The worst hypothetical investor timed their annual investment at the very highest point of the market – and returned $72,487 over 20 years on a $40,000 investment.

The worst performer was the cash investor who, during a time when interest rates were much better than they are today, ended up with just $51,291 on a $40,000 investment because they saved instead of investing.

Accepting this fact, it’s important to know how to invest in your sixties, seventies and beyond.

It’s not what you do, it’s the way that you do it – that’s what gets results!

Whilst I can only generalise rather than give specific advice in this article, we usually recommend that our clients draw between 3 and 4% a year from their portfolio to pay for their retirement.

Through so doing, all the calculations say you are least likely to run out of money.

When structuring a portfolio for a client in their 60s and beyond, we also look to match a client’s risk level to their ability to take risk - and as such, the older one gets, it’s usual to take on less risk because there is less time, relatively speaking, to recover from any negative market movements or losses.

We therefore always allocate between cash, bonds and equities – and as a client gets older it is likely that we would increase allocation to bonds and reduce equities proportionately.

That is however a massive and basic generalisation – and my colleagues and I would be more than happy to talk with you, in detail, and go through our recommendations for you personally.

There is one key fact to keep in mind no matter what…

Stay passive!

Passive investing – i.e., tracking an index – is the lowest cost, highest potential returning approach to investing.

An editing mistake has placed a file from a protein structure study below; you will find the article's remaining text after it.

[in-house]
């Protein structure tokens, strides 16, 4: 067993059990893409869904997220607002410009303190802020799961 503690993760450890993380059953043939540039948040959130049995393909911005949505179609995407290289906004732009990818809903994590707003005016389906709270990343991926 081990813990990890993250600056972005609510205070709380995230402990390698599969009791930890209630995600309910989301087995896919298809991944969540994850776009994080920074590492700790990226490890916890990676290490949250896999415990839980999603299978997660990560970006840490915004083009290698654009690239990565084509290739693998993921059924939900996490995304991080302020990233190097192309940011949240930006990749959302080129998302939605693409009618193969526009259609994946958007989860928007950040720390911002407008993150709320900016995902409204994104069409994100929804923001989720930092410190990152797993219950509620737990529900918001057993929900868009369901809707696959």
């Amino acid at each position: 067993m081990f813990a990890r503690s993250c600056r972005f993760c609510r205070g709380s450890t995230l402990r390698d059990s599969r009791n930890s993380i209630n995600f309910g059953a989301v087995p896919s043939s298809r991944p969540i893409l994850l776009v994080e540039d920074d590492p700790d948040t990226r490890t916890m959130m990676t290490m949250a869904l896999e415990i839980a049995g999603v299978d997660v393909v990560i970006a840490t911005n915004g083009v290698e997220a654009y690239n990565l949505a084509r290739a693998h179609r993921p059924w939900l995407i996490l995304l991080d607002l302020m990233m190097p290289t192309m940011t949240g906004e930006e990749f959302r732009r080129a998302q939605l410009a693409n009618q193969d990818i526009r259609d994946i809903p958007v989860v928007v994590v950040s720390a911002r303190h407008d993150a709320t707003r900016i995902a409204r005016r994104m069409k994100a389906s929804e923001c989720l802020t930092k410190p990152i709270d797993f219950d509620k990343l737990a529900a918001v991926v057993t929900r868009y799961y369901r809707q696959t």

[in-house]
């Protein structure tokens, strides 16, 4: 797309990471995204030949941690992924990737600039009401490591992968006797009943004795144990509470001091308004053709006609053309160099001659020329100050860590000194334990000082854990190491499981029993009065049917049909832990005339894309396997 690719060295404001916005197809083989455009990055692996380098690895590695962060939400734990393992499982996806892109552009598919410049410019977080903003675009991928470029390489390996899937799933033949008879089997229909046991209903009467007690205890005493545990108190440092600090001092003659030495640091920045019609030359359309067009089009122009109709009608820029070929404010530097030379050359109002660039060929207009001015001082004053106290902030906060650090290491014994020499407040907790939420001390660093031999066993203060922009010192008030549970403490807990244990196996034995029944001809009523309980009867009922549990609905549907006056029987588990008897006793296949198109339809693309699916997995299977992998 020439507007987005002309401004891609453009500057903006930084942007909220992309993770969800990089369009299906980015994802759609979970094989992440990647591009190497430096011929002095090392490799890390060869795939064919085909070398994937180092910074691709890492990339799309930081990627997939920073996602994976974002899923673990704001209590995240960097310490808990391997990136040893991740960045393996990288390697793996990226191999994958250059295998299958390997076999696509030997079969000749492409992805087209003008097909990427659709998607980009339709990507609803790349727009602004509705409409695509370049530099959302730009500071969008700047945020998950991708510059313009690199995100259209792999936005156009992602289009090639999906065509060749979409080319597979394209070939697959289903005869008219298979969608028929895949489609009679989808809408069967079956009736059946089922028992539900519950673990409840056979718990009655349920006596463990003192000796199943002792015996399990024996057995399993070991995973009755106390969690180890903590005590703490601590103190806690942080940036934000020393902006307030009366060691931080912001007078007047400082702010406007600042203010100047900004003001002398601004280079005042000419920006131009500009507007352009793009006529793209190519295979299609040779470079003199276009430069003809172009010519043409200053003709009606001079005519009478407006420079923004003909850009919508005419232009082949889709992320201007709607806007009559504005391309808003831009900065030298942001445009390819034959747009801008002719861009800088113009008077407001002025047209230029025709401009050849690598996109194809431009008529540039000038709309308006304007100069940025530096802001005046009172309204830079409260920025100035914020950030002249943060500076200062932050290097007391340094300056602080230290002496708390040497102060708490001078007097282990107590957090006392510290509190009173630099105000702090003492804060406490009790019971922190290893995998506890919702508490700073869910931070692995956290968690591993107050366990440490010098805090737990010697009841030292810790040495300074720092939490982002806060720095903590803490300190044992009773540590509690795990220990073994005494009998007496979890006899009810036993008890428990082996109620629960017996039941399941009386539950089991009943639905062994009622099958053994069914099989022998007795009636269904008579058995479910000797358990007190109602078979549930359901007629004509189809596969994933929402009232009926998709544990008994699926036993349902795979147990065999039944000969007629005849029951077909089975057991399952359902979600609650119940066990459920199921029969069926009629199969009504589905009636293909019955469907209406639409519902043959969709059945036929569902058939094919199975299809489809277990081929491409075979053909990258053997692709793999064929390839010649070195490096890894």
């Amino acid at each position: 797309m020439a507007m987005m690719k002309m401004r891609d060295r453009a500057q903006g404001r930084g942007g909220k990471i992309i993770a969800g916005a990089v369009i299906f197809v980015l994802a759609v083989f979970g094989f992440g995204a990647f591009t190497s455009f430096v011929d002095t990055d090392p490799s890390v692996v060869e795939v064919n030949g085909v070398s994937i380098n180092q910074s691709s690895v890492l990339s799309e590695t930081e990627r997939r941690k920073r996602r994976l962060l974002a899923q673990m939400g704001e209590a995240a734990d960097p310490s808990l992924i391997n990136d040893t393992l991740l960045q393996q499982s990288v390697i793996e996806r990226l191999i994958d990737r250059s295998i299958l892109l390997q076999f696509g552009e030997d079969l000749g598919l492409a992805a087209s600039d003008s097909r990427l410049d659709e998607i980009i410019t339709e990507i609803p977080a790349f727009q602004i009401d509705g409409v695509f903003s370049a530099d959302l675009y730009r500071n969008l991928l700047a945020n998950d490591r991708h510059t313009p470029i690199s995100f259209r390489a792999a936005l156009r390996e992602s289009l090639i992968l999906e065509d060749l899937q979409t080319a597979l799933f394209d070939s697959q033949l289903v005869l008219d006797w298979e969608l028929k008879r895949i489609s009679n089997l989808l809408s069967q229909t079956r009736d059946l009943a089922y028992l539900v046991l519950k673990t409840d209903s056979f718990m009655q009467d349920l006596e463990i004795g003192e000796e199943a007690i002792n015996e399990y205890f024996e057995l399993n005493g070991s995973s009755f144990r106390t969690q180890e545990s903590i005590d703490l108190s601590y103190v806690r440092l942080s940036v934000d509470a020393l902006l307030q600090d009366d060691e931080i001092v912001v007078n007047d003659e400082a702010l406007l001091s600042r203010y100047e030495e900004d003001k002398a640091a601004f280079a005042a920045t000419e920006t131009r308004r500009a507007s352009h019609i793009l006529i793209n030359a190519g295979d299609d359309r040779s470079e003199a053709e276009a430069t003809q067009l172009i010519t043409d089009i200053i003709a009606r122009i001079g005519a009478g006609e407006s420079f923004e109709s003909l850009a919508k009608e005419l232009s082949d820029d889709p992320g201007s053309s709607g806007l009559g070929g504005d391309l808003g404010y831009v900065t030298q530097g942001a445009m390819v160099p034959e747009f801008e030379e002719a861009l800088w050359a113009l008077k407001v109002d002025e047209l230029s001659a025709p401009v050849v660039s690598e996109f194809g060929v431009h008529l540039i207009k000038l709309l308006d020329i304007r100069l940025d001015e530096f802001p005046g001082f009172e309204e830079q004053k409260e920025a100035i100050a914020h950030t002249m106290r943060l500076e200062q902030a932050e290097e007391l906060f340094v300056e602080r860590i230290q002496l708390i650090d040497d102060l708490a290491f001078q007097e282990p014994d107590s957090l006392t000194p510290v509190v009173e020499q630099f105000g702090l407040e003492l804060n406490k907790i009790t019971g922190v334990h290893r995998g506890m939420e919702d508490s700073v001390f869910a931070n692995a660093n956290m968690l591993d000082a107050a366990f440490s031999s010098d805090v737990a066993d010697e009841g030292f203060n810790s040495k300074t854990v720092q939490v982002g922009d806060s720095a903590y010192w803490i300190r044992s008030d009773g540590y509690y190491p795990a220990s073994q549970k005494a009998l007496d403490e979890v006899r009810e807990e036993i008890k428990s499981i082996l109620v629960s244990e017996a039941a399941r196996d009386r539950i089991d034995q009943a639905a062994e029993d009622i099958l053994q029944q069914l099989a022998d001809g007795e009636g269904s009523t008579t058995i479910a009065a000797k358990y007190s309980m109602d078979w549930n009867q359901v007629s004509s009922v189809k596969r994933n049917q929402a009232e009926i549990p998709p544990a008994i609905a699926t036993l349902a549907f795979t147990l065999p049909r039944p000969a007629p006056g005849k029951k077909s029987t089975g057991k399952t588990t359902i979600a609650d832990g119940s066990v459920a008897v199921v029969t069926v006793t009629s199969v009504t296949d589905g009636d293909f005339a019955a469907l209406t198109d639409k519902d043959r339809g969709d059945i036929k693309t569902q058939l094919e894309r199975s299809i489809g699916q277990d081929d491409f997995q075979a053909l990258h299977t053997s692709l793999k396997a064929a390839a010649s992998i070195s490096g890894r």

No matter whether you’re 18 or 80…be a passive investor if you want to be a successful investor.

Passive Investment

You can rethink retirement

I appreciate that all the foregoing may be moot if you know you are not going to have ‘enough’ to retire on.  I use the inverted commas because enough is a relative term…

If you cannot afford the retirement you’d anticipated, you can change your thinking about retirement.

Here are just a few ideas: -

  • Work (and therefore save and invest) for longer;
  • Go part-time if you don’t want to stay full-time, your income will supplement a smaller pension;
  • Turn a hobby into a money-making venture to supplement your retirement income;
  • Retire to a lower cost country;
  • Or spend your home country’s cold winter months living cheaply abroad in a warm climate – you’ll save money and probably have a better life!

As expat financial teacher Andrew Hallam said in an interview with my boss Sam recently:

“If you can fog a mirror, if you’re living and breathing and thinking, it’s never too late.

I used to think I needed plenty of money to retire, but I’ve met people who retired (even at relatively young ages) with surprisingly little.

Because they have their minds and their ingenuity, they’ve found some really cool, creative options.”

In other words, don’t be defined and restricted by a traditional interpretation of retirement, you can rethink and remake retirement to suit yourself.

A helping hand whenever you need it

As mentioned above, together with my colleagues we’re happy to help in any way we can. 

No matter what - I strongly recommend you have an X-Ray Report TM – because apart from the fact it’s free (!) it will highlight any ways you can make more of what you’ve already saved, invested or placed in a pension.

It is not a subjective second opinion – it is facts laid bare in plain English.

Beyond that, we’re here to offer advice and solutions if you’d like some guidance.

Just because you’re in your 60s – or even your 90s – that doesn’t mean you should give up managing your money for the strongest possible financial returns.

Free consultation with a pension specialist

AES International helped me and my family with their low cost no-nonsense approach.
Kristian Petersson
Chairman, KP Confidencia Ltd